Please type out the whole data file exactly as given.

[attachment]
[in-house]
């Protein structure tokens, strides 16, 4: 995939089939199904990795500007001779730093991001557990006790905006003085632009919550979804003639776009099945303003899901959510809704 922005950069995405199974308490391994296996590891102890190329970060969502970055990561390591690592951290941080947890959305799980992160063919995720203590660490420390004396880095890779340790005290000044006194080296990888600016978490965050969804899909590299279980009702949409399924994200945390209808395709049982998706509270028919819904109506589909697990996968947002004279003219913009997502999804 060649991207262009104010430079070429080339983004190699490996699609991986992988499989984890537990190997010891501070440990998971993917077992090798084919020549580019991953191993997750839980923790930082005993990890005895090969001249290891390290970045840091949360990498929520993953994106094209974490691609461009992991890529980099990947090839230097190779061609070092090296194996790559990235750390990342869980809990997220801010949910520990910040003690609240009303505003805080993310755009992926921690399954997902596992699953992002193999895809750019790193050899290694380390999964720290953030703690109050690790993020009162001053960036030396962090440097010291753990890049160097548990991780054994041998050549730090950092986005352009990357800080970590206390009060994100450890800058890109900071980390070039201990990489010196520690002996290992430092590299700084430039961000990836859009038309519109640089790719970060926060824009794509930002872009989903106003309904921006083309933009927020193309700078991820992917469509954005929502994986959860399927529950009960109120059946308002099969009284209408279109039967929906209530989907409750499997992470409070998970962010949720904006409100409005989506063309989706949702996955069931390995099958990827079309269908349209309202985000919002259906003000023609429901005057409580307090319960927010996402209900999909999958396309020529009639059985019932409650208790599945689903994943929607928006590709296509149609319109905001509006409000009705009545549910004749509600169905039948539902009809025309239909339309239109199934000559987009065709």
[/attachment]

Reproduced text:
[in-house]
């Protein structure tokens, strides 16, 4: 995939089939199904990795500007001779730093991001557990006790905006003085632009919550979804003639776009099945303003899901959510809704 922005950069995405199974308490391994296996590891102890190329970060969502970055990561390591690592951290941080947890959305799980992160063919995720203590660490420390004396880095890779340790005290000044006194080296990888600016978490965050969804899909590299279980009702949409399924994200945390209808395709049982998706509270028919819904109506589909697990996968947002004279003219913009997502999804 060649991207262009104010430079070429080339983004190699490996699609991986992988499989984890537990190997010891501070440990998971993917077992090798084919020549580019991953191993997750839980923790930082005993990890005895090969001249290891390290970045840091949360990498929520993953994106094209974490691609461009992991890529980099990947090839230097190779061609070092090296194996790559990235750390990342869980809990997220801010949910520990910040003690609240009303505003805080993310755009992926921690399954997902596992699953992002193999895809750019790193050899290694380390999964720290953030703690109050690790993020009162001053960036030396962090440097010291753990890049160097548990991780054994041998050549730090950092986005352009990357800080970590206390009060994100450890800058890109900071980390070039201990990489010196520690002996290992430092590299700084430039961000990836859009038309519109640089790719970060926060824009794509930002872009989903106003309904921006083309933009927020193309700078991820992917469509954005929502994986959860399927529950009960109120059946308002099969009284209408279109039967929906209530989907409750499997992470409070998970962010949720904006409100409005989506063309989706949702996955069931390995099958990827079309269908349209309202985000919002259906003000023609429901005057409580307090319960927010996402209900999909999958396309020529009639059985019932409650208790599945689903994943929607928006590709296509149609319109905001509006409000009705009545549910004749509600169905039948539902009809025309239909339309239109199934000559987009065709």